A former 3D animator who decided to pursue a job in education, Justin Frazier soon found his interests moving in the direction of telling deep, impactful stories. With diverse interests in areas such as philosophy, cosmology, theology, and futurism, Frazier realized that he could weave together ideas and concepts in novel ways. Using a diverse life background of positive and negative experiences, Justin seeks to tell stories in which the reader leaves the book with a greater understanding of the world exterior and interior.
Originally Frazier wrote “The World Breaker: Limited First Edition” as an entryway to becoming an author. Although a strong first entry, it was shorter than he intended due to his desire to find a publisher. Shortly after his first book, however, he found himself working as CEO of a startup LLC on educational mobile apps intended to bring teaching into the twenty-first century. Eventually he found his way back to writing, and thus released “The World Breaker: Author’s Edition” as the fully-realized, complete work that he wanted in preparation for the sequel.
Now living in the Chattanooga area, you may find Frazier trying out the latest sushi restaurant, snowboarding in the winter, playing basketball whenever possible, or enjoying a new coffee shop around town. An avid learner, he keeps up with technology, physics, and economics. Frazier runs 5K races from time to time, and probably should spend a little less time researching so he can do a little more jogging. His favorite catchphrase is “have fun” and he believes you should do just that.
What inspires you to write?
I find inspiration in writing only when I feel entertained by the story as I craft it. A good story is balanced, a tug-of-war, like a great game of sport, in which the reader isn’t sure of the outcome. A good story features clues throughout, and ultimately comes down to a mind-game between the author and the reader. And then, for me, it’s difficult to write material unless it is really deep, really challenging to both I and the consumer, allowing us the chance to think about difficult topics in new ways without being proselytizing one way or another. I love having characters with opposing views, or even having a character that happens to agree with my own philosophies turn out to be insidious in some way. It’s all great fun.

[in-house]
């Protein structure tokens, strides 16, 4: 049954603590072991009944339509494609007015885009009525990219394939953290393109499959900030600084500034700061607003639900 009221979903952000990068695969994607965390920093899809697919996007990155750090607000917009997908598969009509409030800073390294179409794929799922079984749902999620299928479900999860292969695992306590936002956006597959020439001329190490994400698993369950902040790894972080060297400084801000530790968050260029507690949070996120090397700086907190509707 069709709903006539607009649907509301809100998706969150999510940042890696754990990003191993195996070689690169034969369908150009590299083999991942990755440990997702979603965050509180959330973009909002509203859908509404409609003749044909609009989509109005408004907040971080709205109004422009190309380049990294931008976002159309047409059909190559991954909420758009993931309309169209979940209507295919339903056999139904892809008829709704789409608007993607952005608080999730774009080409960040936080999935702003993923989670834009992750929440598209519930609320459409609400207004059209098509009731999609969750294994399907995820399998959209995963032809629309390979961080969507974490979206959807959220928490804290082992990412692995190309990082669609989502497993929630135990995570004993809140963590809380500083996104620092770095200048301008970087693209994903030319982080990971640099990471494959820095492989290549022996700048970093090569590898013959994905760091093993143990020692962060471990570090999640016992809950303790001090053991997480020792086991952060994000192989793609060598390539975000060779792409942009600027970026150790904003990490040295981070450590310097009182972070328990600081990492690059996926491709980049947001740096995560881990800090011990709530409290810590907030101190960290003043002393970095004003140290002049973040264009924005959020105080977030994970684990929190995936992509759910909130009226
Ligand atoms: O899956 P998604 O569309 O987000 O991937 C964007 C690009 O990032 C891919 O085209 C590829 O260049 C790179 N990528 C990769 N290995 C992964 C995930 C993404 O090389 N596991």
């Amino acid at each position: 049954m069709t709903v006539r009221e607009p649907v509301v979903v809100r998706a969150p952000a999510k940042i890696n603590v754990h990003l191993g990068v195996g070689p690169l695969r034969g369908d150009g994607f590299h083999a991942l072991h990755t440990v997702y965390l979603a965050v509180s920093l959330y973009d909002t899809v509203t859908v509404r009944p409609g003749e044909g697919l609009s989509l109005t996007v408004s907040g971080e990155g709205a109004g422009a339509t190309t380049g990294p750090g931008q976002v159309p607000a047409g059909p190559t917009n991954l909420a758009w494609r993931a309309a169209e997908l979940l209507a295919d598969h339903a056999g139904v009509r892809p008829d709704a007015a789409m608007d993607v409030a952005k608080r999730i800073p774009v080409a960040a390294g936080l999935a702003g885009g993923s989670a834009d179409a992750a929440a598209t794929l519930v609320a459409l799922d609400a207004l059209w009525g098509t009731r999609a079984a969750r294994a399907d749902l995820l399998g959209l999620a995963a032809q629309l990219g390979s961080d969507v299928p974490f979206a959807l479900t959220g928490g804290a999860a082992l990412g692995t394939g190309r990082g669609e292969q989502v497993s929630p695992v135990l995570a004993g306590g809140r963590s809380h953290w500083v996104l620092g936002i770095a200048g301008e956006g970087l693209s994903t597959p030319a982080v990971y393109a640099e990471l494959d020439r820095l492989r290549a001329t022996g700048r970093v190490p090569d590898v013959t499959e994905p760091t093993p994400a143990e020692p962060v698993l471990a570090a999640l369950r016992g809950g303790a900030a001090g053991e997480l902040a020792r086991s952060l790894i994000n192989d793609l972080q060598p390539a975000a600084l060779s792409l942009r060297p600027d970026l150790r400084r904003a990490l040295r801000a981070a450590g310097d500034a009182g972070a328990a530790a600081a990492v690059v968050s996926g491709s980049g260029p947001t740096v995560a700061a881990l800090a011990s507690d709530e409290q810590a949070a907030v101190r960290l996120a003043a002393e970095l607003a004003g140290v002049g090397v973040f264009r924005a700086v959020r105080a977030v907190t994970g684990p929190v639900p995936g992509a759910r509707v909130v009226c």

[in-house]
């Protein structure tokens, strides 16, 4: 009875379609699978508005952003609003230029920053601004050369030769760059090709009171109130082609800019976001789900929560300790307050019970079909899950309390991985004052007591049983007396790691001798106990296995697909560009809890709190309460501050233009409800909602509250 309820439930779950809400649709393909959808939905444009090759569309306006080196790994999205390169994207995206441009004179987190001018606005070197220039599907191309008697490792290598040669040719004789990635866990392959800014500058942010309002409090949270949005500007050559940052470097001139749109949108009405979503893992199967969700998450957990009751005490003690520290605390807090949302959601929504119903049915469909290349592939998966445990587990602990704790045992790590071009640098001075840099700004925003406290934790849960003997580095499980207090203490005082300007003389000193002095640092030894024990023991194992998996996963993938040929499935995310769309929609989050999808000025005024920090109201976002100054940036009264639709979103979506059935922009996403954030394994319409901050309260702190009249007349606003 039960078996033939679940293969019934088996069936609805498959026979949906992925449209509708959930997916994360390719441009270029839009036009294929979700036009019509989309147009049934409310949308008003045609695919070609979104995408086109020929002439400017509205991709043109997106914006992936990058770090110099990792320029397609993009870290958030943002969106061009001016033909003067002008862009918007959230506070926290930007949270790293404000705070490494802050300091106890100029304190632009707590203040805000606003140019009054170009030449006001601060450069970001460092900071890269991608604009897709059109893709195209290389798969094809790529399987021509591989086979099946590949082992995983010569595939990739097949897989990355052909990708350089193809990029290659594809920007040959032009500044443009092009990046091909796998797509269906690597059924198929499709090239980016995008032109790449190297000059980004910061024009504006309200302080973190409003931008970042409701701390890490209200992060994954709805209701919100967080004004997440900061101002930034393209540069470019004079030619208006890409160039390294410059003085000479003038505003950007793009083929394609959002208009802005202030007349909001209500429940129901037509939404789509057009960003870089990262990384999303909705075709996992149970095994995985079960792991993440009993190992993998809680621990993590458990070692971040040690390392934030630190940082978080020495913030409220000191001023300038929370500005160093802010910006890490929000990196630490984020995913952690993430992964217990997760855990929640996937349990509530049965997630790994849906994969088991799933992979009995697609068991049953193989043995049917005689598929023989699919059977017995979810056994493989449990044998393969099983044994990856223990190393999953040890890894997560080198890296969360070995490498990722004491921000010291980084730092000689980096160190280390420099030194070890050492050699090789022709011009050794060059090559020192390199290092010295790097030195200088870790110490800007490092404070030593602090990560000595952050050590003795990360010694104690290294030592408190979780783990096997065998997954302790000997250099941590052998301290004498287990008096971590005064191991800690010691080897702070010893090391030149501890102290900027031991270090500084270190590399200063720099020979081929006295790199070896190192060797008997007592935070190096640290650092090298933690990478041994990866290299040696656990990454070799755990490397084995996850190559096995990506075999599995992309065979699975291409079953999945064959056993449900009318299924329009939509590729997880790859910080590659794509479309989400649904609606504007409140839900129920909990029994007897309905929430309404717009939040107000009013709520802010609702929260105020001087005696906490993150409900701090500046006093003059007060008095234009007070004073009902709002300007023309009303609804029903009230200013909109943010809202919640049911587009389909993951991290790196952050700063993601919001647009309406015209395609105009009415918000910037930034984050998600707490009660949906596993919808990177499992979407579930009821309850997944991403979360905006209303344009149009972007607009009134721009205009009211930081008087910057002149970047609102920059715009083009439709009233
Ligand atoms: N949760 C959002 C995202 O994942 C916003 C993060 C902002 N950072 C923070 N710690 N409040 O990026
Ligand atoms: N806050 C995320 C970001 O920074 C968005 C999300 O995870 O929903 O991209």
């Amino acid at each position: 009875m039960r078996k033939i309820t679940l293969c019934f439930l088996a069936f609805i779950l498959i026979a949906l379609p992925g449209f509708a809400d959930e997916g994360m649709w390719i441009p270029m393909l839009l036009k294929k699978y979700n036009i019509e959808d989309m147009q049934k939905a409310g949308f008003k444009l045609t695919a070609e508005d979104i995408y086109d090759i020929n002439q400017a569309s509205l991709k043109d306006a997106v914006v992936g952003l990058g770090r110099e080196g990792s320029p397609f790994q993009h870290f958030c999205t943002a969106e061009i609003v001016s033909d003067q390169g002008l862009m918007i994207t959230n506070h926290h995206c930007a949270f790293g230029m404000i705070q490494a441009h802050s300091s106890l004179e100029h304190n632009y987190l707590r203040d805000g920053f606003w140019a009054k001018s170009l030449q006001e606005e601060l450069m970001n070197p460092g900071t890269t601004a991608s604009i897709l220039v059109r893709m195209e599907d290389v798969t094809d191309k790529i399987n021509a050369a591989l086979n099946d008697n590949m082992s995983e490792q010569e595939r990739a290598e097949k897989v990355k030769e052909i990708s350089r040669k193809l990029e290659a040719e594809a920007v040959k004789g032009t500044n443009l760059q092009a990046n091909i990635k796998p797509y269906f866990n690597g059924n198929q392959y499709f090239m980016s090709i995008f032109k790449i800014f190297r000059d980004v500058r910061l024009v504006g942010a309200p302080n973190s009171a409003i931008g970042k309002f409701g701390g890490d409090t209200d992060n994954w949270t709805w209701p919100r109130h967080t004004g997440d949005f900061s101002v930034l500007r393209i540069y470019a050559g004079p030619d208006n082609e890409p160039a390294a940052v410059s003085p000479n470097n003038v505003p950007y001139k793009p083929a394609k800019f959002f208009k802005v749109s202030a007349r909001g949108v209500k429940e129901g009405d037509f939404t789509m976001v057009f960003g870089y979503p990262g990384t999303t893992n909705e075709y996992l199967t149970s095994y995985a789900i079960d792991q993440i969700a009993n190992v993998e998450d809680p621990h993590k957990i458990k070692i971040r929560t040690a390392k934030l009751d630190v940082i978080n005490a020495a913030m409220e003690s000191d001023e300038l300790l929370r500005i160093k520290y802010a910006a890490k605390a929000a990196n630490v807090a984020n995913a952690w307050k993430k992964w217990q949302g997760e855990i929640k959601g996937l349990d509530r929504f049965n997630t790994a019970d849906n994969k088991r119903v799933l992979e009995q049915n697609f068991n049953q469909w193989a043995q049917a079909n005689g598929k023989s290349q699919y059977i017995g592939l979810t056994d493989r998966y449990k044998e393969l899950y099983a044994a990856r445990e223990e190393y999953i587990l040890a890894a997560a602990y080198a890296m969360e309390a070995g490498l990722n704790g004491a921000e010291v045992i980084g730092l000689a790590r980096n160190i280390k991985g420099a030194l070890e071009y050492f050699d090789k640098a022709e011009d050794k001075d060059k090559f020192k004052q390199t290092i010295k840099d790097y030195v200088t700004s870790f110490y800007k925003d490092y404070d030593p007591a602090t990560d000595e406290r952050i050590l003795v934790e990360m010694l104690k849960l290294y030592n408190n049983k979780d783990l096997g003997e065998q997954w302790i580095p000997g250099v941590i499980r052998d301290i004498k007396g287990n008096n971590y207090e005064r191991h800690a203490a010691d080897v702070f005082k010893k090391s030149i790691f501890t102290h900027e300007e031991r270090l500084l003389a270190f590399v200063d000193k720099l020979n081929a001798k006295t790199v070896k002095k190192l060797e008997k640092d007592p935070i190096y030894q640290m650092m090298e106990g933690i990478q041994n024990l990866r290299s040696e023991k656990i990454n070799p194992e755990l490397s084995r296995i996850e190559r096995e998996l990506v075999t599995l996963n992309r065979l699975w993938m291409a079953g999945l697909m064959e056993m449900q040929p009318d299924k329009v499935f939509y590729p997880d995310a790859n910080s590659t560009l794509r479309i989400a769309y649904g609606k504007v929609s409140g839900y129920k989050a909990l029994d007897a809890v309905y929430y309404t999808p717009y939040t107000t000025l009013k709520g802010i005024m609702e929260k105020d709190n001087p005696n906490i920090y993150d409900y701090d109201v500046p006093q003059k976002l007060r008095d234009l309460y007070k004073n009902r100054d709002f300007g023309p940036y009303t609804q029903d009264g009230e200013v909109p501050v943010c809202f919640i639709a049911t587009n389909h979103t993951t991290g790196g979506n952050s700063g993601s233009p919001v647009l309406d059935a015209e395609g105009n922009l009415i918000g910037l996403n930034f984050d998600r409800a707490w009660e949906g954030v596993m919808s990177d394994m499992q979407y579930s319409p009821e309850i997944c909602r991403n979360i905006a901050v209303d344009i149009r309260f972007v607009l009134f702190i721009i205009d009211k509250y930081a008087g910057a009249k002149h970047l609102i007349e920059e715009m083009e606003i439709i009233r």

Tell us about your writing process.
I fall somewhere in between on outlining and on improvisation as I’m writing. I think that if I outlined every detail, I would grow very tired of writing at certain points. There’s no better groove that I fall into than when I’m writing something that I myself never expected, but which occurred and now is a part of the story. At the same time, there’s a recognition that when you do that, you may have to go back and heavily edit it since improvisation rarely (but sometimes) throws you so far off that it’s hard to reach the objective. I find that every chapter must be with purpose, even if that purpose is obscured to the reader. It even gets down to sentences and words, each having a necessity to exist. Then, after months of writing, I turn it over to a team of consultants, and we hash out different things. Maybe I’ve miscommunicated a character in some way, perhaps I’ve seen something one way but portrayed it another – these are all issues which take me back to the drawing board. Ultimately, it’s very much for the best.